Respondent registered the <> domain name on June 1, 2005 and the <> domain name on November 24, 1999.




Although the Panel is entitled to accept all reasonable allegations and inferences set forth in the Complaint as true unless the evidence is clearly contradictory, see Vertical Solutions Mgmt., Inc. v. webnet-marketing, inc., FA 95095 (Nat. Arb. Forum July 31, 2000) (holding that the respondent’s failure to respond allows all reasonable inferences of fact in the allegations of the complaint to be deemed true), Paragraph 15(a) of the Rules instructs this Panel to "decide a complaint on the basis of the statements and documents submitted in accordance with the Policy, these Rules and any rules and principles of law that it deems applicable."  Thus, the Panel interprets Rule 15(a) to require that a complaint must at least make a prima facie showing that the respondent’s actions violate the Policy.  As explained herein, the Complainant has not done so.


Paragraph 4(a) of the Policy requires that Complainant must prove each of the following three elements to obtain an order that a domain name should be cancelled or transferred:


(1)   the domain name registered by Respondent is identical or confusingly similar to a trademark or service mark in which Complainant has rights; and

(2)   Respondent has no rights or legitimate interests in respect of the domain name; and

(3)   the domain name has been registered and is being used in bad faith.


Identical and/or Confusingly Similar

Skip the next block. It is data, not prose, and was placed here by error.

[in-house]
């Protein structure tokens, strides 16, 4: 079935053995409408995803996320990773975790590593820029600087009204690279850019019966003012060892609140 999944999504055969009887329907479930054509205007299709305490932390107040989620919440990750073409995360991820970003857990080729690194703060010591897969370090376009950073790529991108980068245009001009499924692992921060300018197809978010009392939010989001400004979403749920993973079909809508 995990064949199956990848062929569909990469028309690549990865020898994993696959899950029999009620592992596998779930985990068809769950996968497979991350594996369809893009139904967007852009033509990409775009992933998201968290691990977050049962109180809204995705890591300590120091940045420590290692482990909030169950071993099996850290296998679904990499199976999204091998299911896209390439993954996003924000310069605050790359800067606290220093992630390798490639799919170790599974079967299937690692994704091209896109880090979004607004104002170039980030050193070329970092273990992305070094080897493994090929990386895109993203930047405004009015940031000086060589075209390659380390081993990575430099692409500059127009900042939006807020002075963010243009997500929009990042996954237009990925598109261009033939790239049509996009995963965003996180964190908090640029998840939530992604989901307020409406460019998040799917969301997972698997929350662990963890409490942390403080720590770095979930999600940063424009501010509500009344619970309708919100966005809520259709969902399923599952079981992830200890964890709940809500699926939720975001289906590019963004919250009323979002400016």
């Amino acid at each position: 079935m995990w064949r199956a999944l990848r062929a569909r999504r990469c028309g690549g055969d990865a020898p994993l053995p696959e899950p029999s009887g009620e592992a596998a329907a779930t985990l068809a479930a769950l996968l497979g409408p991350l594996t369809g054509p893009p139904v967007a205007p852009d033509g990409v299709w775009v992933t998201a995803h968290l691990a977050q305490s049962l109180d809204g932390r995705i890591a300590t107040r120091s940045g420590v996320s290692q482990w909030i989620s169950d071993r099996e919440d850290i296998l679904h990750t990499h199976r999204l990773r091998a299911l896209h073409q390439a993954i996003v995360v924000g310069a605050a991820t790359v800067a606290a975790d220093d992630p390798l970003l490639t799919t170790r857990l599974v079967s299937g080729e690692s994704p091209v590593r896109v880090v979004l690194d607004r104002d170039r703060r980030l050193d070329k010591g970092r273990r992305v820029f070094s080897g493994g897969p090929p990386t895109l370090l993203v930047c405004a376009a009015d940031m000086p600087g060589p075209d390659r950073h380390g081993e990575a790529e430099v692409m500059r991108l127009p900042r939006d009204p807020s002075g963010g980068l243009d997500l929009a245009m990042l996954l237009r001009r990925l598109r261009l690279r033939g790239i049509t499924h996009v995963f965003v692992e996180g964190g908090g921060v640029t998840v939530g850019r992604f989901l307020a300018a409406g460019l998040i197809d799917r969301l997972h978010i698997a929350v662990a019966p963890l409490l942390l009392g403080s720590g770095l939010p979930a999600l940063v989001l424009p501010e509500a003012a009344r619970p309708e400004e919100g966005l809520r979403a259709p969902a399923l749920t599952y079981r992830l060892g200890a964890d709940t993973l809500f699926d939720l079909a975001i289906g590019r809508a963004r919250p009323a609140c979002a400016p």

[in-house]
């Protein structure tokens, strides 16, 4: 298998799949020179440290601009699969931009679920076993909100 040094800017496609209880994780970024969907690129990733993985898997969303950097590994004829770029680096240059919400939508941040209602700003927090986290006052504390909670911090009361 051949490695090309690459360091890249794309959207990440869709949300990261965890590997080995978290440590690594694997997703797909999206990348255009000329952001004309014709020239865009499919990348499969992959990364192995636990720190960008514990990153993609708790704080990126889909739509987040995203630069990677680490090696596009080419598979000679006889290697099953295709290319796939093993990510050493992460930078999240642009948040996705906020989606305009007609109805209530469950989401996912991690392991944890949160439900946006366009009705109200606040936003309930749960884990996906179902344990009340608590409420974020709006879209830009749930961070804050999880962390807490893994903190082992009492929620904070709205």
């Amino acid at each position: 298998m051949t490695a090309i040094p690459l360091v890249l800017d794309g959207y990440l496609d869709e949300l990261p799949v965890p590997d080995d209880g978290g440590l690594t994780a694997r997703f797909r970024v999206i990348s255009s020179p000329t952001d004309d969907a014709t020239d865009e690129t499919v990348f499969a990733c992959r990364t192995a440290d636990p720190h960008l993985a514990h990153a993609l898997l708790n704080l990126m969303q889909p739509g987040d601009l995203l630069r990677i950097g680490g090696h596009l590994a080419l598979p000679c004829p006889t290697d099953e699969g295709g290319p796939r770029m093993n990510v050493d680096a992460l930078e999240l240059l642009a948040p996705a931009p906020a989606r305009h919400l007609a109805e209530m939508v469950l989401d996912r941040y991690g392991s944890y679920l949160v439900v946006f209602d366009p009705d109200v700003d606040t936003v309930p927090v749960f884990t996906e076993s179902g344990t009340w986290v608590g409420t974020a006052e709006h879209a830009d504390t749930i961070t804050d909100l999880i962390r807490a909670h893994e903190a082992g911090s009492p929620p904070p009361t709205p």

Complainant does not attempt to establish rights in any trademark in association with this dispute.  The UDRP Policy mandates that Complainant demonstrate rights in a mark in order to achieve standing to bring a complaint.  As such, Complainant does not satisfy the requirements of Policy ¶ 4(a)(i).  See Brinks Servs. Inc. v. Holt, FA 324699 (Nat. Arb. Forum Nov. 4, 2004) (finding that the complainant did not have standing to bring a complaint under the Policy because the complainant did not provide any evidence that it had valid trademark registrations for the mark or common law rights in the mark, and the complainant did not even suggest how long it had used the mark or identified what services were connected with the mark). 


Rights or Legitimate Interests / Registration and Use in Bad Faith


Complainant has failed to allege the use Respondent makes of the domain names and has failed to set forth evidence of a lack of rights and legitimate interests and any bad faith registration and use.  The Panel finds that without any proof of Respondent’s uses (or lack of use), the Panel must deny Complainant’s claim.  See Claessens Prod. Consultants BV v. Claessens Int’l Ltd., FA 238656 (Nat. Arb. Forum Apr. 23, 2004) (finding that Complainant failed to meet its burden pursuant to Policy ¶ 4(a)(ii) where Complainant neglected to state how Respondent used the disputed domain name in the Complaint).




Having failed to establish all three elements required under the ICANN Policy, the Panel concludes that relief shall be DENIED without prejudice to resubmitting a complaint in conformance with the Policy






Bruce E. Meyerson, Panelist

Dated: September 21, 2007